With a Magritte-Inspired Show, Thomas Demand Tries Curating

Luigi Ghirri's Modena (1972) photograph. Courtesy Matthew Marks Gallery, © Estate of Luigi Ghirri

While most New York galleries have inaugurated their summer shows by now, the Matthew Marks Gallery is coming late out of the gate tonight, unveiling a group show called La Carte d’après Nature that was curated by the Berlin-based photographer Thomas Demand, who shows at the gallery.

La Carte, which takes its name from the title of a journal that Belgian Surrealist René Magritte published from 1951 to 1965, includes a clutch of artists with little previous New York exposure, like the French artist Saâdane Afif, the Dutch experimenter Ger van Elk, and the Ghanaian sculptor Kudjoe Affutu, whose work often takes the form of coffin sculptures. There are also dozens of photographs by the deceased Italian photographer Luigi Ghirri and films by British superstars Tacita Dean and Rodney Graham.

Even in a summer of unusual group shows, the design of La Carte sounds peculiar, sporting wallpaper by Mr. Demand and walls based on a labyrinthine drawing by the Glasgow-based artist Martin Boyce. “I wanted there to be the feeling of something strange,” Mr. Demand said in a telephone interview, explaining the layout of the show. “By the time you reach the third gallery, I want you to think, ‘I am walking in a drawing.’”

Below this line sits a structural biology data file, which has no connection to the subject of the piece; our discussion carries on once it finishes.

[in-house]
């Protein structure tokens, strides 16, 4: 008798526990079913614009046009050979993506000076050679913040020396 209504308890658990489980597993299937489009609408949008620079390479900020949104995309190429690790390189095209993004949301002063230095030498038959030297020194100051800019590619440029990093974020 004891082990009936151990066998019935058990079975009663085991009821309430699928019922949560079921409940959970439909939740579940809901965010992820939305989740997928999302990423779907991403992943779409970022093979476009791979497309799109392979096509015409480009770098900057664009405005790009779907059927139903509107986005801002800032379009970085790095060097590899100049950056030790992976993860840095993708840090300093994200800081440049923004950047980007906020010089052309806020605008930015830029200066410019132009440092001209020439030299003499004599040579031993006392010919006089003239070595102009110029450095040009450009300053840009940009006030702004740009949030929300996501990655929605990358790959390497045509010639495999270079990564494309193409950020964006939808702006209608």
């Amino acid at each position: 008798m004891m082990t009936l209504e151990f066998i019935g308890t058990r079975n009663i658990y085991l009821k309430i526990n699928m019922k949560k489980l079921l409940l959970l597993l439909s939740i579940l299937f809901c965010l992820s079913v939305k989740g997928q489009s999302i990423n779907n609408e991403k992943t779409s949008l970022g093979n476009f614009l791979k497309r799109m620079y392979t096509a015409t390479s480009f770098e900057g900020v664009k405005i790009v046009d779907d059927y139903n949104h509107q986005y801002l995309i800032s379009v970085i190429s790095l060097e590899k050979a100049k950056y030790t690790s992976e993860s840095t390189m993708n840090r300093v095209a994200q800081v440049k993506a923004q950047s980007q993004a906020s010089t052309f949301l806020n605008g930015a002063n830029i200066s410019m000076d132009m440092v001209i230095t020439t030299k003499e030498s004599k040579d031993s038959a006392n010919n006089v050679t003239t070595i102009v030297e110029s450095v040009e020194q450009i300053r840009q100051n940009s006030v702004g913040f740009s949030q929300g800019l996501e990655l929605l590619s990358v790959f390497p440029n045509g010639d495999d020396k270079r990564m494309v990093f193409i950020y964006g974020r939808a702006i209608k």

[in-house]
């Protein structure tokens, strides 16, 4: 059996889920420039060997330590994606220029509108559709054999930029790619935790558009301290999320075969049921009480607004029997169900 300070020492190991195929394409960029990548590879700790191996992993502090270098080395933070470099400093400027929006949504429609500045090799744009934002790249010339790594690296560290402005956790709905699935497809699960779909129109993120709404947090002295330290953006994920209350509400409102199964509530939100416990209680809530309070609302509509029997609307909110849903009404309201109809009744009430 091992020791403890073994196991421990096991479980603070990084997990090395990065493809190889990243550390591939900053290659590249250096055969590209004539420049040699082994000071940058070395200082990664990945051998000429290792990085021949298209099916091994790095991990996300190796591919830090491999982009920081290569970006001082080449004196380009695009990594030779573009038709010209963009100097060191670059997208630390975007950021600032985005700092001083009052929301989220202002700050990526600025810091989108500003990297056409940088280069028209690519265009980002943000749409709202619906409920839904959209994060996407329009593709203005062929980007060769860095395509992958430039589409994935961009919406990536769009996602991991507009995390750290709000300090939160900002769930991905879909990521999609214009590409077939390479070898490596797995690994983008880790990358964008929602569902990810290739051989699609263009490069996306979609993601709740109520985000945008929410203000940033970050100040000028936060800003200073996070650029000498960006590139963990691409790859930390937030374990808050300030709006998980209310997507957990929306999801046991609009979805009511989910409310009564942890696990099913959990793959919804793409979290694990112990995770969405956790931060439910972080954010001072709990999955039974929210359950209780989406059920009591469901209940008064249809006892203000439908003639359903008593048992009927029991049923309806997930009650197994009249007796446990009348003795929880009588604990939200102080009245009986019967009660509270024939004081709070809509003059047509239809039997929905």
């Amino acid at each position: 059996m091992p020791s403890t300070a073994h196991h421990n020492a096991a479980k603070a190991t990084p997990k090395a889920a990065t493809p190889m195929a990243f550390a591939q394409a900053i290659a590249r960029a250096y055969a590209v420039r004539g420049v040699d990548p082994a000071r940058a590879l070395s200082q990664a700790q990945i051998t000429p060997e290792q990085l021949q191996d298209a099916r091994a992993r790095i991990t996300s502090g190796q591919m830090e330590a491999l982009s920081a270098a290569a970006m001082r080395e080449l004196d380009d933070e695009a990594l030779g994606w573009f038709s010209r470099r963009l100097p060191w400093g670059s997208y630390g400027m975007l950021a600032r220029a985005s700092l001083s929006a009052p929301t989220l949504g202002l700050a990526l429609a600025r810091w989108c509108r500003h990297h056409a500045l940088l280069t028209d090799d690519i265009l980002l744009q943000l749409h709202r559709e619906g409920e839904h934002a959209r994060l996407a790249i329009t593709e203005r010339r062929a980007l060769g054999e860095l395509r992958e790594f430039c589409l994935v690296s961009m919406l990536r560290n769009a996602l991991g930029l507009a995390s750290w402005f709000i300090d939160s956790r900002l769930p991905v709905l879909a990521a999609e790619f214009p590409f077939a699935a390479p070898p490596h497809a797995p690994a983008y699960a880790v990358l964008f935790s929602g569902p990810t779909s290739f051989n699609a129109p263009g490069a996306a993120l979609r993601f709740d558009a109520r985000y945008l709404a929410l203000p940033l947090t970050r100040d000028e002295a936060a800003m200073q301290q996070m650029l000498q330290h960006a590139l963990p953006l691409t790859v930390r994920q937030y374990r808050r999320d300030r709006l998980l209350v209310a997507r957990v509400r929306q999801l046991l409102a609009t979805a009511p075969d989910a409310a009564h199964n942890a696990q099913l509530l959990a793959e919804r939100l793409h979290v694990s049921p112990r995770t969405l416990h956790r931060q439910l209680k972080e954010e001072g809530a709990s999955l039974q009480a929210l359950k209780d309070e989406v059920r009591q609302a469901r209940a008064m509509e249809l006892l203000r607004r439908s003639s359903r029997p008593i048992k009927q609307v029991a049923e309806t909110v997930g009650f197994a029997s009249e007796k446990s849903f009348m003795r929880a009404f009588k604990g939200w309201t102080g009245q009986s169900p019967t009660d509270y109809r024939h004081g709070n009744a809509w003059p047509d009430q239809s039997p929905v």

None of the work in the show is for sale, a stipulation that came from the Brussels-based René Magritte Foundation, which helped organized the exhibition when it appeared at the Nouveau Musée National de Monaco last year. Three Magrittes are included in the show: two on loan from Houston’s Menil Collection and one, on loan from a private collection, that Mr. Demand noted has not been shown publicly since 1932, the year the artist painted it.

Mr. Demand spoke enthusiastically about his show, but, when asked by The Observer if he was would consider undertaking curatorial work as a second career, the artist didn’t pause. “I’m just an amateur,” he said firmly.

With a Magritte-Inspired Show, Thomas Demand Tries Curating